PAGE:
More than one in four Victorians rent. The proposed rental reforms will give renters more rights, help them stay on longer leases, make bonds smaller and fairer, and crack down on dodgy residential rental providers.
Every renter will have the right to own a pet. Residential rental providers will still have to give consent; but they only will be able to refuse in certain circumstances.
It will be easier for renters to make minor modifications, like installing hooks for picture frames.
Renters will also have more rental security:
- Rental increases will be limited to one a year
- Residential rental providers will no longer be able to end a tenancy for ‘no specified reason’
- Residential rental providers will only be able to use an ‘end of fixed term’ notice to vacate at the end of the first fixed term.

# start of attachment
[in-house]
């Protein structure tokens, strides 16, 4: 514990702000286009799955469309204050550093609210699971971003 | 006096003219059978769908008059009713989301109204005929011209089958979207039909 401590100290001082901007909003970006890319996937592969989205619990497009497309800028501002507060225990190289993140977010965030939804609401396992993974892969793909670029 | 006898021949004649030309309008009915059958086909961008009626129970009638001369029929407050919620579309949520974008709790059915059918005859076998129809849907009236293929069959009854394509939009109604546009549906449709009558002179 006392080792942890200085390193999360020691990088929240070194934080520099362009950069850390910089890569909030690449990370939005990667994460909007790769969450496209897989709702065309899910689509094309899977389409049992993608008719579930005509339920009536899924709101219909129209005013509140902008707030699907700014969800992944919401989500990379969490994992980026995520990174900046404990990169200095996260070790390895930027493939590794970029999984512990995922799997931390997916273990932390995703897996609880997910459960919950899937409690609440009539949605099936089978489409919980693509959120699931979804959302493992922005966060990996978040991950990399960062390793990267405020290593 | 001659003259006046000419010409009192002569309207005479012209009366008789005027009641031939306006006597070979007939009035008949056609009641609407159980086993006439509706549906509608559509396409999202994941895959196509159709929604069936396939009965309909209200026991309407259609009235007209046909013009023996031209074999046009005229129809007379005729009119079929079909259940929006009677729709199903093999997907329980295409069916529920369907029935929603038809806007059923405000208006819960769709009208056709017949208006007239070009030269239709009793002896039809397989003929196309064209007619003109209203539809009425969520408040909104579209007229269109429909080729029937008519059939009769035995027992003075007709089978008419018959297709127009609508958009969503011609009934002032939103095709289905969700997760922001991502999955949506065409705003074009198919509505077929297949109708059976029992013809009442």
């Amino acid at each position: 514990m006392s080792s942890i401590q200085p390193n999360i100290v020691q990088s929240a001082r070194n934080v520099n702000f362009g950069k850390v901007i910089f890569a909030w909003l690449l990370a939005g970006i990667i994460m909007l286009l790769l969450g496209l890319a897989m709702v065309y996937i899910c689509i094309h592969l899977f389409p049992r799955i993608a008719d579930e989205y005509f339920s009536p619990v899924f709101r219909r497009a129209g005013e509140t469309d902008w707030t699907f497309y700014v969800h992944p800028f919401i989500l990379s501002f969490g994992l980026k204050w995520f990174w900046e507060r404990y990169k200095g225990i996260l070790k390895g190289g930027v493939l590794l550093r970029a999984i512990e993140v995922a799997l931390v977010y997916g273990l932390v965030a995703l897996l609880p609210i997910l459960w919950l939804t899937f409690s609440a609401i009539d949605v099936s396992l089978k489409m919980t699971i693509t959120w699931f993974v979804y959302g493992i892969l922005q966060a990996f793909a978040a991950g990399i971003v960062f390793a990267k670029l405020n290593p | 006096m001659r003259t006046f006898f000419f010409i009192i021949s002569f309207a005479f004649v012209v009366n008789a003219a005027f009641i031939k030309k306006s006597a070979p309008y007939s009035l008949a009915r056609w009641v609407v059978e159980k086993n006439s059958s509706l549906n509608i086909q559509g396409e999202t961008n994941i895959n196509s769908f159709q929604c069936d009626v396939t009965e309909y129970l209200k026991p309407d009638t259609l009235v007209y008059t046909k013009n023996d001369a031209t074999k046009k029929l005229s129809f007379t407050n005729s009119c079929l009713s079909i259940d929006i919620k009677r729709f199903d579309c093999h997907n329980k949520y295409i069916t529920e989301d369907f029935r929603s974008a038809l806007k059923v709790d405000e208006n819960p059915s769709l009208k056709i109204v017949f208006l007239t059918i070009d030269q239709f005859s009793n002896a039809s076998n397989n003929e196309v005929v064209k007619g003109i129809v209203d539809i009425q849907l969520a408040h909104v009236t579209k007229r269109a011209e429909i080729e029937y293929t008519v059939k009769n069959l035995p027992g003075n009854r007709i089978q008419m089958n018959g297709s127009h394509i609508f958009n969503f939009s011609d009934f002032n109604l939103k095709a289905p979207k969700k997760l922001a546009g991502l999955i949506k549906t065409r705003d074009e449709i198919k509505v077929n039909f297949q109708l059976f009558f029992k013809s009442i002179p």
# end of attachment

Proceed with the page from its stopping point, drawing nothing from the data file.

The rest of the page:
Other changes include:
- A crack down on rental bidding
- Faster reimbursements for rentals who pay for urgent repairs
- Where the rent is less than twice the median weekly rent (currently about $760 per week), bonds and upfront rent will be capped at one month’s rent
- Renters will be able to apply for return of the bond without written consent from their residential rental provider.
A residential rental provider and estate agent blacklist for renters will be created to crack down on dodgy residential rental providers.
A new Commissioner for Residential Tenancies will be set up to champion the rights of Victorian renters.
The process to amend the Residential Tenancies Act 1997 for these changes is underway.